“How so?” Butler said.
“You’re right,” Sir Long John said. “It might work.”
“What might work?” B. P. said.
“A Gathering of the Ghosts,” Earl Grey said.
“What the—“ B. P. went to ask.
“My exact sentiment,” Butler said.
“It works like this,” Earl Grey said. “We call a Convocation of Ghosts at the House of Lords. Ghosts from all over the British Isles will converge on Lords. We’ll surround Lords and won’t let the lords out until the situation with her ladyship is resolved. We’ll squeeze them until they pop. And pop they surely shall.”
“But we can’t leave the manor house,” B. P. said. “It’s hard enough for one of us to get permission. You are talking about all the ghosts in England.”
“And Scotland and Wales,” Earl Grey said. “You’ve done this before, Sir Long John. How shall we proceed?”
“We have to have a very urgent need,” Sir Long John said, “one of national import.”
“This is of national import,” Butler said. “If Lords can take her ladyship’s lands and title away, then no one is safe. No American girl will marry a English lord ever again. There won’t be the guarantee of a title. This movement is led by all those wives of lords who are British. They don’t care for the American incursion. The large estates will eventually be split up and die without the wealth these American women have to offer.”
“That’s national and emergency enough, boys,” B. P. threw his two cents in. “Don’t you think?”
“I say,” Earl Grey said. “I believe it is. Then we call a Gathering of Ghosts.”
“First we have to get permission,” Sir Long John said, “from the Riders of the Sky to approach the Spirits Council. Earl Grey, you were a solicitor. You prepare a brief, and make your brief brief. Please don’t be the windbag you are in these cases. If the Spirits Council agrees, there will be a Gathering of Ghosts, and Lords will never be the same. But we don’t have much time. I have one question for ye lads?”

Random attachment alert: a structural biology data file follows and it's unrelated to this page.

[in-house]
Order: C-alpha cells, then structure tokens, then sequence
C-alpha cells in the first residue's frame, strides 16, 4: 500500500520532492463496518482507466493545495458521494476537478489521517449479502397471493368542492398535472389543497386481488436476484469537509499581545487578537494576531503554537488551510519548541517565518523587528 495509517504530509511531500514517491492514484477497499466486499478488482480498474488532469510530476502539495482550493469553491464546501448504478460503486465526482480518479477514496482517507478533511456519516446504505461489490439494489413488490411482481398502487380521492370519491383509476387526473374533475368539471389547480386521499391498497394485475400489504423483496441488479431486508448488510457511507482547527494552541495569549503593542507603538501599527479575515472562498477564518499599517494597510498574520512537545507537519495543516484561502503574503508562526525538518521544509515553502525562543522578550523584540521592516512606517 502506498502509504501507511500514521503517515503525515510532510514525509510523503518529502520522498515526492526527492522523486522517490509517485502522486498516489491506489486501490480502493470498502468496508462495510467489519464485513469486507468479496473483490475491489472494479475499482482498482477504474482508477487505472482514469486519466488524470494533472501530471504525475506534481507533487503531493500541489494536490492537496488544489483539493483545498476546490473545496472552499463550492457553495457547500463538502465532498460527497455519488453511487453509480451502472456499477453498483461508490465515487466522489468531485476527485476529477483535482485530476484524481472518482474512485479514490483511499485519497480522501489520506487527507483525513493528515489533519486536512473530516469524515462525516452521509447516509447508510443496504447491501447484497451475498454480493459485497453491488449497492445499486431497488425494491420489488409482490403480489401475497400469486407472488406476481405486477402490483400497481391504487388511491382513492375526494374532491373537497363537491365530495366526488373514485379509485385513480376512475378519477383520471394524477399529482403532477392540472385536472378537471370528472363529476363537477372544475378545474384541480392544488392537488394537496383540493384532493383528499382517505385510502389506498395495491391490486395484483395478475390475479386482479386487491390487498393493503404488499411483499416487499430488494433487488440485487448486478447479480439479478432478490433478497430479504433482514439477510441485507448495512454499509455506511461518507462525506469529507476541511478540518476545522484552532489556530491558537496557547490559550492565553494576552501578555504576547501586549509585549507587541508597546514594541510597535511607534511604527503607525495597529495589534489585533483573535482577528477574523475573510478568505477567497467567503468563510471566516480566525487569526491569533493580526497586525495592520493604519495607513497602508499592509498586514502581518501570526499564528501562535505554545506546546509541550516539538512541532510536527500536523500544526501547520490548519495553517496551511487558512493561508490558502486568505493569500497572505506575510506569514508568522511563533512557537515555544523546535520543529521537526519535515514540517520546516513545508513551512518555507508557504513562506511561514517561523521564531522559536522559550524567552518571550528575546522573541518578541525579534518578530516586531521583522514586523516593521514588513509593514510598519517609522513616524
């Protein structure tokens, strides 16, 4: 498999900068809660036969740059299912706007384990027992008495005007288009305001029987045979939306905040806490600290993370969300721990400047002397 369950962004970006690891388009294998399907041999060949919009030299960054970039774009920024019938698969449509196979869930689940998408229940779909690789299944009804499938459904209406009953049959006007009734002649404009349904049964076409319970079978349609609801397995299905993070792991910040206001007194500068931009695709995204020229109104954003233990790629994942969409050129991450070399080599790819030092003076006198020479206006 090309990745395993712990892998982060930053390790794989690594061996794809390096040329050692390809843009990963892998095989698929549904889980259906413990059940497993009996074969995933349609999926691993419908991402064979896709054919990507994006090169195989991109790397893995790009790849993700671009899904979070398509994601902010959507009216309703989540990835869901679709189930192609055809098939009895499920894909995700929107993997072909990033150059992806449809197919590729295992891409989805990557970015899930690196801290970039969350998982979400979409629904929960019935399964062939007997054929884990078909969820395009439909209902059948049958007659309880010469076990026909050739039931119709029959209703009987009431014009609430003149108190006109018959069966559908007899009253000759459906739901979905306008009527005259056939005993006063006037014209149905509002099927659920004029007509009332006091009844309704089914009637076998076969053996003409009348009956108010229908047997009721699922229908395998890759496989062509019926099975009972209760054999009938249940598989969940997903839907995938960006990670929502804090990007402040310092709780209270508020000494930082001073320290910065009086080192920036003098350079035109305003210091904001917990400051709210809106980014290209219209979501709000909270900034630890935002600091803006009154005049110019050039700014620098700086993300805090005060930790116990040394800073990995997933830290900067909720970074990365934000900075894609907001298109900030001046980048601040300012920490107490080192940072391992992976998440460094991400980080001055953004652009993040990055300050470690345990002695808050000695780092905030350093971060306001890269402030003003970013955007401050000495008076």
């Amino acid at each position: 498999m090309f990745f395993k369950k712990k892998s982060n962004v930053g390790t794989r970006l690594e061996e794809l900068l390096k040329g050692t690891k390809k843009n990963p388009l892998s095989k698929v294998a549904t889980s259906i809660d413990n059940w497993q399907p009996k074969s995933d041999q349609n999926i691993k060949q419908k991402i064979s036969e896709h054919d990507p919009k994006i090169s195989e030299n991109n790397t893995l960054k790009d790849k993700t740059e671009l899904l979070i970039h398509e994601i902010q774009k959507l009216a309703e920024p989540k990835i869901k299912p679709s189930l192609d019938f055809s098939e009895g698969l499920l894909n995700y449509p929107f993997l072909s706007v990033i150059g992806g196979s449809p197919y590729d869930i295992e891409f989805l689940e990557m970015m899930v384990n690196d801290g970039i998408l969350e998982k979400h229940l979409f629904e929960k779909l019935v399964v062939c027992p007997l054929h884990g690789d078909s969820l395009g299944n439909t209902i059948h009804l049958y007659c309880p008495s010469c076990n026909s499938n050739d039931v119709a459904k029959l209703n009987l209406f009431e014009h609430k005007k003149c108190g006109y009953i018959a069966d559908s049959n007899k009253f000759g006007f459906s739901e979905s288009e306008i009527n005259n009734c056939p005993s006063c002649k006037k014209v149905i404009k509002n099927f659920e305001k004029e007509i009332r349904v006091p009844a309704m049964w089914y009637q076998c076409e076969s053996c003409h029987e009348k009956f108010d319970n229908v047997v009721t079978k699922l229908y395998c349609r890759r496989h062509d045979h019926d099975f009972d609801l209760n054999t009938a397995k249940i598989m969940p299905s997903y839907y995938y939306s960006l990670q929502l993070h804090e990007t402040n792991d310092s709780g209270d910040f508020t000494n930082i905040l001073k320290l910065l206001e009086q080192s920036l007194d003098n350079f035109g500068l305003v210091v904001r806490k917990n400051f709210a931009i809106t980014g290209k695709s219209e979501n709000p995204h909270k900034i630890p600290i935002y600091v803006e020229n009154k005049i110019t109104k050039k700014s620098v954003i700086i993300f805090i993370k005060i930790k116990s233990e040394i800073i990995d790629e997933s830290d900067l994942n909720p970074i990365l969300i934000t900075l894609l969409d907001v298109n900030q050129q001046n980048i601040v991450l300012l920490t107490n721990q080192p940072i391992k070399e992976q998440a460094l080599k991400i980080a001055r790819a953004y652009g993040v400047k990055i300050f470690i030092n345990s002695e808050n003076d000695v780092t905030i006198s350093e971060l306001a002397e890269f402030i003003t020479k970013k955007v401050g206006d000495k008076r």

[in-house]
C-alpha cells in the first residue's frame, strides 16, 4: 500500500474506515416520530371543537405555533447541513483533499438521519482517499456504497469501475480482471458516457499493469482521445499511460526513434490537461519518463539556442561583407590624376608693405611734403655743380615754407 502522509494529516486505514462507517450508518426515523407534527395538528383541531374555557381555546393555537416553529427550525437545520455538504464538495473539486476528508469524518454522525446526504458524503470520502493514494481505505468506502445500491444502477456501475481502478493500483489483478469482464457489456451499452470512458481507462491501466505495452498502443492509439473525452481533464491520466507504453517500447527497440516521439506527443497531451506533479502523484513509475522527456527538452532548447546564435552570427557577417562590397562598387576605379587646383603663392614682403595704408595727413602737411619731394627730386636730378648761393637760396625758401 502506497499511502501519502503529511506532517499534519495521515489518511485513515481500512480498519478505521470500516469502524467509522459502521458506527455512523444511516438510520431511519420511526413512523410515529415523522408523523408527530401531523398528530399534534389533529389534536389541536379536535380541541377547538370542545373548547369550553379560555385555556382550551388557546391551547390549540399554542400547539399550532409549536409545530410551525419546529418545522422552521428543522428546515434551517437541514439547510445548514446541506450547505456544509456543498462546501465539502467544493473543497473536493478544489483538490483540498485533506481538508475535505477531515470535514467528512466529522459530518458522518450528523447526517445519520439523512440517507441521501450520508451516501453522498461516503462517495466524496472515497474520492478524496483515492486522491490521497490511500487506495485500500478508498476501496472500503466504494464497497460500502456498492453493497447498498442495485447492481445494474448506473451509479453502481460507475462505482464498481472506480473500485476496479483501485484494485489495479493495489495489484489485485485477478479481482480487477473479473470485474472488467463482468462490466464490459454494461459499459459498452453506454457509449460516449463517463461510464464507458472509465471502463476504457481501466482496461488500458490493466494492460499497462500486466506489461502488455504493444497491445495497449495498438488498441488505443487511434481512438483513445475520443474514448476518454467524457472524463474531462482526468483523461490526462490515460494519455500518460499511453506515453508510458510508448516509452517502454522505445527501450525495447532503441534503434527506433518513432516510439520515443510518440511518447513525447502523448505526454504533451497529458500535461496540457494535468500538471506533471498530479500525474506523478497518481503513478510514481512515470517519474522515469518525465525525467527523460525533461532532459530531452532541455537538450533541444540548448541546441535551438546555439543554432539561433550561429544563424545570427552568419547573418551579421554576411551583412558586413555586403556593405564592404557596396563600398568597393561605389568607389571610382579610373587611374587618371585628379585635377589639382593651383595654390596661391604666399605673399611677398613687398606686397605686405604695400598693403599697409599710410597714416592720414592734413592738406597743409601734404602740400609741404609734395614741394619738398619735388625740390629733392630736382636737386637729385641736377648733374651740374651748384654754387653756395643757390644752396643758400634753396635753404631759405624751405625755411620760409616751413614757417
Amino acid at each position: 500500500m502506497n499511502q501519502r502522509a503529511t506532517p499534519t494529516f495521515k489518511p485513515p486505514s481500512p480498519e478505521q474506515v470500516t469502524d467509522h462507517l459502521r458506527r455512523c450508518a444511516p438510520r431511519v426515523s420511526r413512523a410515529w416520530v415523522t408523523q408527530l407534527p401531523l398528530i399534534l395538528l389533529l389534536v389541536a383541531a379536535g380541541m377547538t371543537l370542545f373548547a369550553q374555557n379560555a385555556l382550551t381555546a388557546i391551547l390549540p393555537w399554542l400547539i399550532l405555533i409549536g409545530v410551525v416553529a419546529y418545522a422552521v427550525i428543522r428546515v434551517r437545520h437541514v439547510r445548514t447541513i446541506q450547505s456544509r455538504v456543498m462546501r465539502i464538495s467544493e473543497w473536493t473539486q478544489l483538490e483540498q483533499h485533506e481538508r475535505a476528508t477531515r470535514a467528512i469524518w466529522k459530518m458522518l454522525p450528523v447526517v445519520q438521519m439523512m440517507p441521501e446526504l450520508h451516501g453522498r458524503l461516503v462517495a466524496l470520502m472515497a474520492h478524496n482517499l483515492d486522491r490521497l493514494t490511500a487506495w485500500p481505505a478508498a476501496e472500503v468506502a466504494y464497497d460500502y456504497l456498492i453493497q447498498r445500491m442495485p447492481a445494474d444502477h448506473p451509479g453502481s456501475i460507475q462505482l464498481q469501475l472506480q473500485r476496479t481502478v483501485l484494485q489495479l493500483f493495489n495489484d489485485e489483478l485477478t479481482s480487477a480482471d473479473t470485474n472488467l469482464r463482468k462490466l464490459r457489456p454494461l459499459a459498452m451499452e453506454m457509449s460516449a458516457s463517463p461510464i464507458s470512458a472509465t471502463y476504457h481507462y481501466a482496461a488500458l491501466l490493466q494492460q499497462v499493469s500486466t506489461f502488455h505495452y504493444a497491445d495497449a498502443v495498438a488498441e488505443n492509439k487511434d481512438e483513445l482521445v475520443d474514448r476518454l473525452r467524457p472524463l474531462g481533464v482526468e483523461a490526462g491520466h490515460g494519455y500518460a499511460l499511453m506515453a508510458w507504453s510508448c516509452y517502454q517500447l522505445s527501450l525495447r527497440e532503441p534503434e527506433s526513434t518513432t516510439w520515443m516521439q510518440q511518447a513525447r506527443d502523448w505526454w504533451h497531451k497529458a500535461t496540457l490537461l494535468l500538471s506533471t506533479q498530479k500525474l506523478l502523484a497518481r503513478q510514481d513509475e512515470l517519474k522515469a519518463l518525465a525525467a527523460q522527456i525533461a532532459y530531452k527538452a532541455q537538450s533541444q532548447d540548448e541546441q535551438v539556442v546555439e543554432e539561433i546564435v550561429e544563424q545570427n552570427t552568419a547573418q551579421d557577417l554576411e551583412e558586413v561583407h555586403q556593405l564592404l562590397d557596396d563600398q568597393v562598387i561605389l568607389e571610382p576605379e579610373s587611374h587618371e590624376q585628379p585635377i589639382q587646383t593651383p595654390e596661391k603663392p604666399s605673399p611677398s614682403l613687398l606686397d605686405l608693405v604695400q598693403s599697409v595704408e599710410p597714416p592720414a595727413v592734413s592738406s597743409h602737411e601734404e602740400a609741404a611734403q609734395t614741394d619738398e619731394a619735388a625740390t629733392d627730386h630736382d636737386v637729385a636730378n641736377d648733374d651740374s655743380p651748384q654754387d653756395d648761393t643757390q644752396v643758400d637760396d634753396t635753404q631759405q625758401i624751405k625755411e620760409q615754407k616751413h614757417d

“Yes?,” B. P., Butler, Earl Grey asked.
“Can I wear my kilts, mon?” Sir Long John asked.
“I would say kilts would be quite in order,” Earl Grey said.
“And I can get out my new stetson and my justins. It will be the biggest howdy old England has ever seen. I say we go for it.”
Earl Grey wrote the brief. The Riders in the Sky agreed that the three ghosts from Haggismarshe might have a relevant case for the Spirits Council. The Spirits Council listened in awe at what was being proposed. It had never been done in peace time. But dire times call for dire resourcefulnesses. The Spirit Council agreed. They unlocked the walls of all the haunted houses and castles throughout the British Isles. The ghosts flooded into the surrounding countryside as the rain poured down. It was a dark and stormy midnight.